"For a lot of people buying supermarket coffee, if you enjoy it, there's absolutely nothing wrong with it, but bear in mind there is a whole different flavour spectrum that can be found if you go to a local roaster," Self says.
When it comes to storing your coffee, you don't need to make a big investment in adequate coffee storage containers, and whatever you do, keep it away from the freezer, says barista Andrew Phillips, owner of Revolver Espresso, Rotorua's only independent specialty coffee wholesaler.
Moisture is one of coffee's biggest enemies and can rapidly degrade the beans once exposed.
"Freezing and thawing of coffee beans can damage the essential oils, which can dramatically impact the structure, flavour and aroma of the coffee."
Most packaging will have a one-way valve to allow carbon dioxide to escape but to keep oxygen out.
"It can last quite a long time in the correct packaging," he says.
Top tip: Most roasters are buying from the same international suppliers. The difference is they interpret ways of roasting their own style into the beans, so it's important to find a roaster you like.
Not adding milk to your coffee emphasises the flavour profile, but when making a plunger coffee and you want a dash of milk, don't feel you need to heat the milk up.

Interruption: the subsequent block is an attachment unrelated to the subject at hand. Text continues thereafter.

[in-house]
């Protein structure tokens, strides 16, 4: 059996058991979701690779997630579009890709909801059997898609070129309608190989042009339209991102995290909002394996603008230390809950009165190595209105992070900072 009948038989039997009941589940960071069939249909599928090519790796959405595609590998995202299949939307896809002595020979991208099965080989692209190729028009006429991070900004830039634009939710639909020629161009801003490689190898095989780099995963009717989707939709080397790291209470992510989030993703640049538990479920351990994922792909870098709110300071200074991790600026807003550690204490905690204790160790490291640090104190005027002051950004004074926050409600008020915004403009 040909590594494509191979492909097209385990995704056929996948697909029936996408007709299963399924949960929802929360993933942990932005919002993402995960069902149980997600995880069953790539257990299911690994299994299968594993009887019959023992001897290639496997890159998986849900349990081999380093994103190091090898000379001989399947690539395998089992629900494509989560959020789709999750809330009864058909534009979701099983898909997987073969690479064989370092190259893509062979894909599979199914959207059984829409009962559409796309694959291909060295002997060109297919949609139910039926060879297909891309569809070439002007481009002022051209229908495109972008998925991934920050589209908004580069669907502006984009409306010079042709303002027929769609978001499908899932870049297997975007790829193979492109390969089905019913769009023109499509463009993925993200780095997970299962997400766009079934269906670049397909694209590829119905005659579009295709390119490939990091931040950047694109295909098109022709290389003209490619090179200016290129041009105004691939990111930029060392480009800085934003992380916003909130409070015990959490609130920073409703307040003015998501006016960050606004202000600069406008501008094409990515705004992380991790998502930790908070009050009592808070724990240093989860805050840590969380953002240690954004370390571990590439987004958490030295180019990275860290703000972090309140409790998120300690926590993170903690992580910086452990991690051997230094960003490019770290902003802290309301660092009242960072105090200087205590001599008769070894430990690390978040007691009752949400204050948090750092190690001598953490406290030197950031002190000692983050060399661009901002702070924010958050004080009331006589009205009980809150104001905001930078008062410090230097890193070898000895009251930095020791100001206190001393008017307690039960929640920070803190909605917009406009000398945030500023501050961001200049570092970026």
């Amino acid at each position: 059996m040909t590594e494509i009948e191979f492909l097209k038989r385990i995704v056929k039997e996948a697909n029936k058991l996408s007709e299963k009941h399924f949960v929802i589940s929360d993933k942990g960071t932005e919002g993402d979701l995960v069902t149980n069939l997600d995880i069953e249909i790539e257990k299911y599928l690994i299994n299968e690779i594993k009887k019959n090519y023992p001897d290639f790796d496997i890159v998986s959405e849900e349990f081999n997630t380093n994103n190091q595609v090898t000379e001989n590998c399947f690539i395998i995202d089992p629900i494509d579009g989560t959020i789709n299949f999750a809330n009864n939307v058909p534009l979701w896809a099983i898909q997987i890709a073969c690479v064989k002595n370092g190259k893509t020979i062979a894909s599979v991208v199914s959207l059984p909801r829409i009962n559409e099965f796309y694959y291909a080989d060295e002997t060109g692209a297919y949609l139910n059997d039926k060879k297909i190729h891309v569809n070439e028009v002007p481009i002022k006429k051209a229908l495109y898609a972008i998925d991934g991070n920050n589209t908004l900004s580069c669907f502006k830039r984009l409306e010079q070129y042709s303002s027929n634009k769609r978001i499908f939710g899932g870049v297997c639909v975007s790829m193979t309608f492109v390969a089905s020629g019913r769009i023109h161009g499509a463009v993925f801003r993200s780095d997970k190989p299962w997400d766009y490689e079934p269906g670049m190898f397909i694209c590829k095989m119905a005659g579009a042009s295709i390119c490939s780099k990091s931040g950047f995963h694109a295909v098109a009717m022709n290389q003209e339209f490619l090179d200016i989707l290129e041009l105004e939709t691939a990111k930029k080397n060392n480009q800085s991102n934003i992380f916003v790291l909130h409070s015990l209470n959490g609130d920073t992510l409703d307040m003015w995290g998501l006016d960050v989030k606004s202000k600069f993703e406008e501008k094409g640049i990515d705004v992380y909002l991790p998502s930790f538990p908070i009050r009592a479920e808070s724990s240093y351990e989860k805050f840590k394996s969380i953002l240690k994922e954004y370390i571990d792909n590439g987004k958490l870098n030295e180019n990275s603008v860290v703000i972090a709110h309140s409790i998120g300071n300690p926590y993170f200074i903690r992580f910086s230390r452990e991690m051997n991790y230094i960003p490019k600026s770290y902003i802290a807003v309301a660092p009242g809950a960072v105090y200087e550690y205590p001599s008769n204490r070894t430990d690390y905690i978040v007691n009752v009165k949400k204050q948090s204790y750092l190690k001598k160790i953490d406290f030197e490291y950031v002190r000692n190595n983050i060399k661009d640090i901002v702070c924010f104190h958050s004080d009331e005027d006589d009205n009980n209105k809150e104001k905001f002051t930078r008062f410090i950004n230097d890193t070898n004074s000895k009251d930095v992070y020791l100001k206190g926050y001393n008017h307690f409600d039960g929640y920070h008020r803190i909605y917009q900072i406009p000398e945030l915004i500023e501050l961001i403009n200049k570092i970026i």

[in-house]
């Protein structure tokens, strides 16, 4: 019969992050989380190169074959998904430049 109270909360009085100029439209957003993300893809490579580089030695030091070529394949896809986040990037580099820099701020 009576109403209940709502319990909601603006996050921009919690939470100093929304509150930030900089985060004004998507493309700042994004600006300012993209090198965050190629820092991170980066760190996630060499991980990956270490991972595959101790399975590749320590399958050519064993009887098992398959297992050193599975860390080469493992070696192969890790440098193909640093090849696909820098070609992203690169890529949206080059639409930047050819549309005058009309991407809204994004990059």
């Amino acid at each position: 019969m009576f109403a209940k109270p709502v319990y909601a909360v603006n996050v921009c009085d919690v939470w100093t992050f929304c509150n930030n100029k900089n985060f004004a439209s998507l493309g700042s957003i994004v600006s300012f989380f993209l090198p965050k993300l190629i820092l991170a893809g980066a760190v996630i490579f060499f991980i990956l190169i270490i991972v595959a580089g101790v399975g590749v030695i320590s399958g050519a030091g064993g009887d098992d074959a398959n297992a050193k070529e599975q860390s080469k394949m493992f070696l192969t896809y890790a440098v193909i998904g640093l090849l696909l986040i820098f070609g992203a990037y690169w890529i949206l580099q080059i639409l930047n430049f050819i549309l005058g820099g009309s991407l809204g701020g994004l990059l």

Self says this is because you want to be able to consume your coffee as freshly brewed as possible, because that's when the main volatile compounds are still vibrant in the cup.
If you let your coffee sit for a long time, you're going to be losing all of those nuances, and end up with a flat coffee flavour.
Top tip: Some coffees are better suited to milk than others. You're mixing acids and alkali together - "sometimes it works, sometimes it doesn't", says Self, but if you enjoy it, there's nothing wrong with adding milk.
The price of coffee is on the rise, largely due to the global pandemic.
Some countries haven't been able to release as much harvest because farmers and ports haven't got the workers.
Added to this, there have been extreme weather events in Brazil, and landing costs for ships have risen.
1 News reported we pay an average of about $4.70 a cup of coffee, then, specialist milk can add up to $1, and the decaf process is also costly and usually done offshore.
Top tip: Local baristas and coffee roasters need your support, but you can still make great coffee from home, alongside getting your cafe fix.
Toi Ohomai runs a barista course two days a week, over six weeks, at a subsidised cost of $150, teaching mere mortals how to be baristas at home. Phillips of Revolver Espresso adds that your local barista, if passionate about what they do and not too under the pump, should also happily impart tips if asked.
Where to get the best beans in the Bay
Little Drum Coffee, Unit 4/22 Macdonald St.
Fusion Coffee Roastery, 141 Totara St.
Excelso Coffee NZ, 112 Third Ave.
Fixation Coffee Roastery, 10 Dive Cres.
Bay Coffee Company, 21 Plummers Point Rd, Whakamarama.
Revolver Coffee Roasters, 1131 Amohau St.